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Saskatoon author’s new ‘Blood and Dust’ book prominently features Moose Jaw

J.C. Paulson has been writing for 30-some years, venturing into novel-writing for the past seven. Blood and Dust is her fifth novel

SASKATOON — J.C. Paulson has previously written her novels in the mystery genre, but after her husband had a vivid nightmare, she found herself writing a story that drew her into the history of Saskatchewan before it became a province.

“Because of the way the book is structured,” Paulson told over the phone, “the final third of the book had to be located somewhere along the railroad. And it had to be Moose Jaw, 100 per cent, that’s the only place that made sense to me.”

Paulson is a well-established Saskatchewan writer. She started her career in journalism, spending 17 years at the Saskatoon Star Phoenix. She still writes for the Saskatoon Star-Phoenix, along with regular articles for several other Saskatchewan publications.

Altogether, Paulson has been writing for 30-some years, venturing into novel-writing for the past seven. Blood and Dust is her fifth novel.

Paulson’s first series is her self-published Adam and Grace mystery series, which has four novels and a novella.

She describes this fifth novel as a “sharp right” for her, not only because of the change in genre but because she decided to go the route of finding a traditional publisher instead of self-publishing.  

Including research, writing Blood and Dust took Paulson about 10 months. There are other steps involved, she explained, such as sending the manuscript to test readers and editors.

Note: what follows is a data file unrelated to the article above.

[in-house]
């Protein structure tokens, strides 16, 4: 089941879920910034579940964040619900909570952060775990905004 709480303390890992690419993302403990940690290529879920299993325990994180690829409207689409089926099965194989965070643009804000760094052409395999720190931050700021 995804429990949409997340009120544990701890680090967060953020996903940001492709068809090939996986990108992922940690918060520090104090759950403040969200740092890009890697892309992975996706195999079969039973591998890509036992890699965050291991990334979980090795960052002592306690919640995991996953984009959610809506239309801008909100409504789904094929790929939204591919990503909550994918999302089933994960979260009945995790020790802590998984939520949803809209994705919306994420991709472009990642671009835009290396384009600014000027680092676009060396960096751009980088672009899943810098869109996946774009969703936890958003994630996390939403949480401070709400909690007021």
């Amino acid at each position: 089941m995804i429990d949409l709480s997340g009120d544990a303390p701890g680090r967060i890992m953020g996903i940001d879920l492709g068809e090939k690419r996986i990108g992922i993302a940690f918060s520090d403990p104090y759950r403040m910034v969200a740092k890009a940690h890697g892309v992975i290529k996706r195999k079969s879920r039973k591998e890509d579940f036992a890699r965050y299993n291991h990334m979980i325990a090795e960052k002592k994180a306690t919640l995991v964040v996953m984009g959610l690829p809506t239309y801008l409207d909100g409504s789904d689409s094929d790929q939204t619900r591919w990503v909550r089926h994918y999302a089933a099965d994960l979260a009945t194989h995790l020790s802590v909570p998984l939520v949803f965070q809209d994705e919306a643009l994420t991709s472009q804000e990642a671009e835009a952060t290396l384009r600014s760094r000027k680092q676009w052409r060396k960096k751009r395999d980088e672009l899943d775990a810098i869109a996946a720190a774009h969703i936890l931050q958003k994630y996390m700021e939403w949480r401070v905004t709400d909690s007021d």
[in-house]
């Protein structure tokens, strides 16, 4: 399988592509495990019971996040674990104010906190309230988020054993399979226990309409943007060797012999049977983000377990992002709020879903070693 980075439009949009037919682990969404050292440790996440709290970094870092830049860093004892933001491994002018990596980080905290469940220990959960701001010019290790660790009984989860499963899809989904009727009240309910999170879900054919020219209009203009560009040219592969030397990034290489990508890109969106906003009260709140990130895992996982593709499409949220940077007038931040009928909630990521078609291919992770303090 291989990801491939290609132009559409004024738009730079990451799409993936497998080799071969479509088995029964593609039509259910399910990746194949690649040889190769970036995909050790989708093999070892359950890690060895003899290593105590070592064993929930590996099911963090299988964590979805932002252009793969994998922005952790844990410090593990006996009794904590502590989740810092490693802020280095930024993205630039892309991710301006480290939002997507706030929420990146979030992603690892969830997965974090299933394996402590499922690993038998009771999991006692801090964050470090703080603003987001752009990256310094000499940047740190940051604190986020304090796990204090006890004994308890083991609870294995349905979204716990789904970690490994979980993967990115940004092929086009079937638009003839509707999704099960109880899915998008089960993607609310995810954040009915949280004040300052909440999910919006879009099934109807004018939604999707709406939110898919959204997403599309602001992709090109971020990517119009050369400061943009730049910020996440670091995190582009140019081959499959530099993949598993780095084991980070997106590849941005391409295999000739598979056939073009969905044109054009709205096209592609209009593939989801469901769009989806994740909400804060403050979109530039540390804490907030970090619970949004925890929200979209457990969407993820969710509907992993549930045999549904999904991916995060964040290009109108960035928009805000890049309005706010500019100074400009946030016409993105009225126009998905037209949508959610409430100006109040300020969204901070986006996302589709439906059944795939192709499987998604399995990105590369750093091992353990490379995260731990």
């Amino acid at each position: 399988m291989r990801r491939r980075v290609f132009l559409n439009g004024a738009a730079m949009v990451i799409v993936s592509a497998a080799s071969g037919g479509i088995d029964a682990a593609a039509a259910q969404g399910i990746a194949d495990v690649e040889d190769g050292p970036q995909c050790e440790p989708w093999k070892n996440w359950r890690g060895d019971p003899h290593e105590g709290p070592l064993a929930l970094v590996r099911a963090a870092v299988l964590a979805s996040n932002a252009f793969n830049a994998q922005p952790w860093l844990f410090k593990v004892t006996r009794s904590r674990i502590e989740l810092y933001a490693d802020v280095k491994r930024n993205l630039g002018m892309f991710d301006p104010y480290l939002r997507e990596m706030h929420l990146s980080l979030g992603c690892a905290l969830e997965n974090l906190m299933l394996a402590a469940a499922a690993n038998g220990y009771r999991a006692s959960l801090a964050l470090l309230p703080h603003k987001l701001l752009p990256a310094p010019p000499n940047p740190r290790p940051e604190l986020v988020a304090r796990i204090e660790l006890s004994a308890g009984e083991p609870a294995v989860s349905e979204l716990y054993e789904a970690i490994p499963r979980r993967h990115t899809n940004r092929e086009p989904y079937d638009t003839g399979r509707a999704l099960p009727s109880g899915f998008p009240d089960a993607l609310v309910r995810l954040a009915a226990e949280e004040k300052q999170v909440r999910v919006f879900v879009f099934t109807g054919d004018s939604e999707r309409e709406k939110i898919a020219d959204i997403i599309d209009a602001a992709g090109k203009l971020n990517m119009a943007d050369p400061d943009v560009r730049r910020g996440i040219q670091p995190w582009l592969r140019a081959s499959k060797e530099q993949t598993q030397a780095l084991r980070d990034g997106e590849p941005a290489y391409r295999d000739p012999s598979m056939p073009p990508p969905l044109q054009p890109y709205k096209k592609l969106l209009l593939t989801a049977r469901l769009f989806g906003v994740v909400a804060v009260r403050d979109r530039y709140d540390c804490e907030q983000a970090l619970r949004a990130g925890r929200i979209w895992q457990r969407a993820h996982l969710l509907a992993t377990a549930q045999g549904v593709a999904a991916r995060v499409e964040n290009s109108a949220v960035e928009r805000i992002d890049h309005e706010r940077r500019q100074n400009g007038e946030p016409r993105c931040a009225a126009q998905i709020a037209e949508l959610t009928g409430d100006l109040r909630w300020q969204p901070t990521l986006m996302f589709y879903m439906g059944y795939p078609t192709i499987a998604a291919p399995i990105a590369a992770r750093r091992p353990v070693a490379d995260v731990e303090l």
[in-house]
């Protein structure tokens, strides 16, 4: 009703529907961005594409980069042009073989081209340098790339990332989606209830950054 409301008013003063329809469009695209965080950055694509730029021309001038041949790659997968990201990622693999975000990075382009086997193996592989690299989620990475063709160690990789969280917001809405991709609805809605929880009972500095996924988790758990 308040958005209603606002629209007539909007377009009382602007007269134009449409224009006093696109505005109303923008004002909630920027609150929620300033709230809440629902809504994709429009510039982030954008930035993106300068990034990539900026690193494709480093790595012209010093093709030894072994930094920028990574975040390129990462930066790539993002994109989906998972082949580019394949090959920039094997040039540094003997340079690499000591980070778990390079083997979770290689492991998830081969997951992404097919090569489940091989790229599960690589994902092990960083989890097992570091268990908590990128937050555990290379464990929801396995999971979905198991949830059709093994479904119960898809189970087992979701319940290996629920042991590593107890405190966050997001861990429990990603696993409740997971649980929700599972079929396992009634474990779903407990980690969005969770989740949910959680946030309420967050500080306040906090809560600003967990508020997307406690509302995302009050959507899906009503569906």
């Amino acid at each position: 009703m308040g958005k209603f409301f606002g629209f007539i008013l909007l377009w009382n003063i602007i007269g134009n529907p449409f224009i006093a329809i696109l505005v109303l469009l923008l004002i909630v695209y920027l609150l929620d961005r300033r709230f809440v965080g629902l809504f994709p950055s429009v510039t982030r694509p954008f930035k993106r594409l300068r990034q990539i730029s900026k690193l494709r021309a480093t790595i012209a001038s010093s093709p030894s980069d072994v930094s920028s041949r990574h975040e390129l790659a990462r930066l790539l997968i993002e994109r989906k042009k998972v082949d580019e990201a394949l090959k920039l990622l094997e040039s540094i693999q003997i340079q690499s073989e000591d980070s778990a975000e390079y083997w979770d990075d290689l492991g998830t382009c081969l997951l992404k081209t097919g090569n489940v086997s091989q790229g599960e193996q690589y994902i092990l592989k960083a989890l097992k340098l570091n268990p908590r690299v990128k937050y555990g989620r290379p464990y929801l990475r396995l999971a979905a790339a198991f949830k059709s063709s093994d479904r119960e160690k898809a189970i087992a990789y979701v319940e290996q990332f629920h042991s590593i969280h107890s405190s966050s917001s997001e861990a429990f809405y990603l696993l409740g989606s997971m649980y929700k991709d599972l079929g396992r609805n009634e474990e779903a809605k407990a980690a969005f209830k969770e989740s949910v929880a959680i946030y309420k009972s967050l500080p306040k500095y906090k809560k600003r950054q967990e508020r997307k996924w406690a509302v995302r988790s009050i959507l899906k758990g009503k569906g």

Altogether, the process took about a year.

It started while Paulson was writing Griffin’s Cure (now finished), the fourth novel of the Adam and Grace series. She was experiencing a bit of writer’s block.

In an attempt to help “undam” her block, she said, her husband asked her to write down a particularly vivid dream he’d had.

Paulson’s husband is a goldsmith, and he found himself one night attempting to save a life using his goldsmithing skills. Objectively, it might sound humorous – Paulson says it was, in fact, quite horrifying for him.

“He asked me to write it down, to help him make sense of it,” Paulson said. “But I found it impossible to place the dream in the present. By late that afternoon, I had written a chapter situated in the early days of the Northwest Territory, some 25 years before Saskatchewan became a province.”

She named her protagonist after two of her husband’s ancestors. He became James Sinclair, an 1880s Toronto machinist-turned-goldsmith. A powerful industrialist unjustly accuses Sinclair of a crime, forcing him to flee for his life.

The book details his encounters as he runs west, pursued by rough men hired by his accuser. He becomes a leader who influences Métis traders and is lured into an encounter by a beautiful young woman.

Sinclair’s flight ends in Moose Jaw, which Paulson said will form at least part of the backdrop for a planned trilogy. In Moose Jaw, Sinclair makes his stand, having matured during his difficult and terrifying journey.

“I was delighted to place it (in Moose Jaw),” Paulson said. “It’s just a beautiful city. I love going to the train yards, I love the Tunnels, I love the spa. I just always have a wonderful time there.”

Paulson is about a third of the way finished what might be the final book in her Adam and Grace mystery series. She’s calling it The Maddox Verdict.

“I’m working pretty hard on that and hoping to get it right,” Paulson said. Once she’s finished that entry, fans of Blood and Dust can look forward to more of James Sinclair’s tale.

Published by Black Rose Writing, Blood and Dust is now available in ebook and paperback formats on Amazon (, directly from the publisher (, and on most online platforms.